Among the various personal interests that I don’t write about on the blog is music. I dabbled in music journalism during and shortly after my student years, traveling round the Midlands to review gigs and interview bands. I particularly enjoy discovering new music. Nowadays that mainly happens online, and mostly on Spotify.
I always resisted Napster and their ilk, so Spotify was something of a revelation when it came along. Here was the infinite bank of music that the illegal file sharers were enjoying, but legitimate and with the full backing of the record labels. I’ve been a paying subscriber since it launched in Britain in 2009, and it remains one of my favourite things about the internet.
Except that a couple of years into the Spotify story, it emerged that artists weren’t getting paid properly after all. The payments from streaming were tiny, and none of the other streaming services was any better. It was obviously an improvement on stealing music, but streaming certainly wasn’t developing into a sustainable revenue model for the industry.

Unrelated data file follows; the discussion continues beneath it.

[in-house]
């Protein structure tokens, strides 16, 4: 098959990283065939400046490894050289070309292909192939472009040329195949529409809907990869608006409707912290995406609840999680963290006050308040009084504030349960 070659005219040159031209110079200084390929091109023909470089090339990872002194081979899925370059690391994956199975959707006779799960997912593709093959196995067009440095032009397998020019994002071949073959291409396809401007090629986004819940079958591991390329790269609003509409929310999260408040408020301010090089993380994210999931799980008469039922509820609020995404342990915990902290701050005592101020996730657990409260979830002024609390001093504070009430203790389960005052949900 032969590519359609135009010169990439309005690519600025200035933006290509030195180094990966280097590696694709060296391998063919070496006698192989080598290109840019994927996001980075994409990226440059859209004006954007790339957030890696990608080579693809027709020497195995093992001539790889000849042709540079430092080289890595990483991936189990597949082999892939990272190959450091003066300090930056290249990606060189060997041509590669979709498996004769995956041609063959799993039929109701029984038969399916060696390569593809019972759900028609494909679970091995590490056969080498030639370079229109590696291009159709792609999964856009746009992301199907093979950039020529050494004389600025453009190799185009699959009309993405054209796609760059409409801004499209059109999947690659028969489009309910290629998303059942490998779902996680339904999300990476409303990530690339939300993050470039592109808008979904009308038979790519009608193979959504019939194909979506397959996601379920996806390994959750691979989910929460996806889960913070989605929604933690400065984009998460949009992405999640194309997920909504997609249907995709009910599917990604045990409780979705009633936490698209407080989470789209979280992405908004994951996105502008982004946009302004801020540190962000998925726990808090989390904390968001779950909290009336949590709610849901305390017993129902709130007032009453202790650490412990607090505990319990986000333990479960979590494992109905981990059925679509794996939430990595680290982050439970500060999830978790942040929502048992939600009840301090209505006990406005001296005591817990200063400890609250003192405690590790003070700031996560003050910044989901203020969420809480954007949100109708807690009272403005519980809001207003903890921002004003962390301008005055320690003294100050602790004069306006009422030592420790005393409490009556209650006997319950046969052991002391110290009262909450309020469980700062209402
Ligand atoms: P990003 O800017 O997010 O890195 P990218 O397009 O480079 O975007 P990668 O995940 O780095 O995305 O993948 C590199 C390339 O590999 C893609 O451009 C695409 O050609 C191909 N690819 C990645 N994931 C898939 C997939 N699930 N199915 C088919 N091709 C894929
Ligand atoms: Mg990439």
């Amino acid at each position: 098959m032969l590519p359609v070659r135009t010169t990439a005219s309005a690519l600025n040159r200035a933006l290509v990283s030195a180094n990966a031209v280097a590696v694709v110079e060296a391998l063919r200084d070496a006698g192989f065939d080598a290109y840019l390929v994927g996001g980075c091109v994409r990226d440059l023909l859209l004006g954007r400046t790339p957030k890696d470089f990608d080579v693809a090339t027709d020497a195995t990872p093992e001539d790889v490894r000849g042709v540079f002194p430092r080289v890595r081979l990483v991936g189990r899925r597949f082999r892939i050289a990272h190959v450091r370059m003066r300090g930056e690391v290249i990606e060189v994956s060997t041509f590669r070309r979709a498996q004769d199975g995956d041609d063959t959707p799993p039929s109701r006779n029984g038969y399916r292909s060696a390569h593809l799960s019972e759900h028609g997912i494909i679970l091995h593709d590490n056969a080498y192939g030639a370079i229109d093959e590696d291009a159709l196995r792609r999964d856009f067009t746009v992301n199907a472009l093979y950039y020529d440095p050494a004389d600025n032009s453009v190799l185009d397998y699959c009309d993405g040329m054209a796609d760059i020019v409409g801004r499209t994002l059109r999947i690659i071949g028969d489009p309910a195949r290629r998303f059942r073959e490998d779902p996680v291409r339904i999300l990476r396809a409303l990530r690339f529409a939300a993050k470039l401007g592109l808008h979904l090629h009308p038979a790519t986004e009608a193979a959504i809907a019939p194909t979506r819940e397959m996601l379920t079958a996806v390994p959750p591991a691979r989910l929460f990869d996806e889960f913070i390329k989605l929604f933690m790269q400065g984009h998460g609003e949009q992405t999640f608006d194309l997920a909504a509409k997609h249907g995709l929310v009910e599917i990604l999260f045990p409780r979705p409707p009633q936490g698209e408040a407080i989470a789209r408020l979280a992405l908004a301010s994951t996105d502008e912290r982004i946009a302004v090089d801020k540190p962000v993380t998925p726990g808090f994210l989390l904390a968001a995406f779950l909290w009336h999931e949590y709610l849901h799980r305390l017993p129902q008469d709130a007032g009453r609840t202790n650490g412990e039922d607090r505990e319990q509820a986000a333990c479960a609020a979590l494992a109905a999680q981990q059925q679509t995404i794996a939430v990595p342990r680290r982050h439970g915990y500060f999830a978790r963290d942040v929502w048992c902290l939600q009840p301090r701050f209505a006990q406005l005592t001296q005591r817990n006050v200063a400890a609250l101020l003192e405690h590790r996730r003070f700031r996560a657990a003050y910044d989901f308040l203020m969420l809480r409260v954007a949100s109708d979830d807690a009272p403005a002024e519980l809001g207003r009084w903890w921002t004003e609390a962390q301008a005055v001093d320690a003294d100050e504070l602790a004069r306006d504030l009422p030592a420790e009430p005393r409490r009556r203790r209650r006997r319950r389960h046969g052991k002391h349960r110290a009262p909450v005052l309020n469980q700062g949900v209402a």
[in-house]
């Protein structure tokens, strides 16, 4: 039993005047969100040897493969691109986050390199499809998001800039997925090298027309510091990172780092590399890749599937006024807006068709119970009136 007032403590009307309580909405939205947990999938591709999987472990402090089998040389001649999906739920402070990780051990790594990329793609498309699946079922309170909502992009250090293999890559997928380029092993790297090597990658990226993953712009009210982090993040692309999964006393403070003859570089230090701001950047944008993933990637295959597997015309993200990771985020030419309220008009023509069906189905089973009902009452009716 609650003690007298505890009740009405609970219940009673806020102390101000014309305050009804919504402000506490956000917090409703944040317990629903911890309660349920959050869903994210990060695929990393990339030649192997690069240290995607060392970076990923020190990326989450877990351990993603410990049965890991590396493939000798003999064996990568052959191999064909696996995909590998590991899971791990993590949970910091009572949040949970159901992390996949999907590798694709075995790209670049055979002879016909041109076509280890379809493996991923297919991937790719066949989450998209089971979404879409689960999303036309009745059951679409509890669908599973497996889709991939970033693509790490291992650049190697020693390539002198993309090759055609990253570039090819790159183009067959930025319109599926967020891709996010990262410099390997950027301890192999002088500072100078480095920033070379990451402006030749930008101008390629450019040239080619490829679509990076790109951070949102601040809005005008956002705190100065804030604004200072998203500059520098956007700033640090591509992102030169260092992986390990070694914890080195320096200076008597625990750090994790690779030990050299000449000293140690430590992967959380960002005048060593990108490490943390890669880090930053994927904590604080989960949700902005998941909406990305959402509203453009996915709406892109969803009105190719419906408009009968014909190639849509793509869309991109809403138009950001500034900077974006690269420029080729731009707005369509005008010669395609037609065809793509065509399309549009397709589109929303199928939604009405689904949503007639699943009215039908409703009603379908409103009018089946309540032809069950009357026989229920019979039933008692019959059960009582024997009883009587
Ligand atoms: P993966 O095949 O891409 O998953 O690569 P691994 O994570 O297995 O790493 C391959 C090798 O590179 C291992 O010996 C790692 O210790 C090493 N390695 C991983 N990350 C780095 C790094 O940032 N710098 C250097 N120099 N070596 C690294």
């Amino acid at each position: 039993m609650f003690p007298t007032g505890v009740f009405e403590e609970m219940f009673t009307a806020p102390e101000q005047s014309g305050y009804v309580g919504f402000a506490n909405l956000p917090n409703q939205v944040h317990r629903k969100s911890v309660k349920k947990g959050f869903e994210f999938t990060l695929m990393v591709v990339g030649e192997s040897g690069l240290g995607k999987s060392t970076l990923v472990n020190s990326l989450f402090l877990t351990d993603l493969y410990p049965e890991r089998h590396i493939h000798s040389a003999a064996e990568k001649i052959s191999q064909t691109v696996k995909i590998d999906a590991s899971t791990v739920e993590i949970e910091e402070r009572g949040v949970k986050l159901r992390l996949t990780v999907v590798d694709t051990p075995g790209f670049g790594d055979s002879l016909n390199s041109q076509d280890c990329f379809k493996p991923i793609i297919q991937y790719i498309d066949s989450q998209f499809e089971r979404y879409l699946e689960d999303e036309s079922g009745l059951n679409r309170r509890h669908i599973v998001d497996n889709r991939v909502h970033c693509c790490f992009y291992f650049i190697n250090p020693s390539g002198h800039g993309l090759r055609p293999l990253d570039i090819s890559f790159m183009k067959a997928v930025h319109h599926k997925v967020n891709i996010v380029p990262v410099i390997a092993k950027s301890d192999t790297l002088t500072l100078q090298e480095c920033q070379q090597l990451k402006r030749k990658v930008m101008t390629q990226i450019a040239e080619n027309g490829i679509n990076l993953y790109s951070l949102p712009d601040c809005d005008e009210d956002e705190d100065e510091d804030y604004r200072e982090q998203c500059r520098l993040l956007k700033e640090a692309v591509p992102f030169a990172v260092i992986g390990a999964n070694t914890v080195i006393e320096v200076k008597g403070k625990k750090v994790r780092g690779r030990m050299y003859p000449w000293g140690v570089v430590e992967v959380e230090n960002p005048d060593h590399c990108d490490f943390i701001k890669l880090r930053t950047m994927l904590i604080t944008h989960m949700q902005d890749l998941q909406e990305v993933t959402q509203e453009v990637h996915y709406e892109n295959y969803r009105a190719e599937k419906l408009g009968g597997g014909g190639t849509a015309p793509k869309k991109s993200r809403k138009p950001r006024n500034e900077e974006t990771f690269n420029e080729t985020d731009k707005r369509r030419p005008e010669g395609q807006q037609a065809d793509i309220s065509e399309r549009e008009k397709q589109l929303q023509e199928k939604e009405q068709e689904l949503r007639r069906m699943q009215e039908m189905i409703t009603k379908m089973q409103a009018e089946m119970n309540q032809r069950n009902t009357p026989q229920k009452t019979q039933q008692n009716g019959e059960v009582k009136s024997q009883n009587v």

Things have improved since then, streaming has matured a little, and things are certainly more transparent. But whether artists are getting a fair cut remains contentious. Some think it’s a fair exchange for the access to a wide audience, and that fans will still pay to own the music and support the artists (true in my case). Others, including high-profile artists such as Radiohead and Taylor Swift, have taken a stand and limited the streaming permissions for their music. All sorts of other streaming services have launched, and some claim that they pay better rates, such as Tidal or Baboom.
So far, nobody has quite cracked it in my opinion. But one person who thinks they have the solution is Peter Harris, a musician and web developer. His idea is for a open-source, co-operatively owned streaming service. It would be owned by its members, musicians and fans alike, and prove “that we can arrive at a greater level of prosperity if we collaborate instead of compete.”
That’s the noble vision behind Resonate. The plan is to operate a stream-to-own model, so that royalties increase the more a fan plays a song, until they eventually own it. That makes it cheap to play a song once, but by the time you’ve played it ten times you’ll have effectively bought it. An interesting idea.
Now, Resonate doesn’t exist yet. It’s in development and has a long road ahead of it, even before we get to the point of negotiating a catalogue of music and wooing enough users to make it viable. But it’s a worthwhile project and I’ll keep an eye on it. Those with an interest in music and experience in open source development might even want to volunteer and help to build it.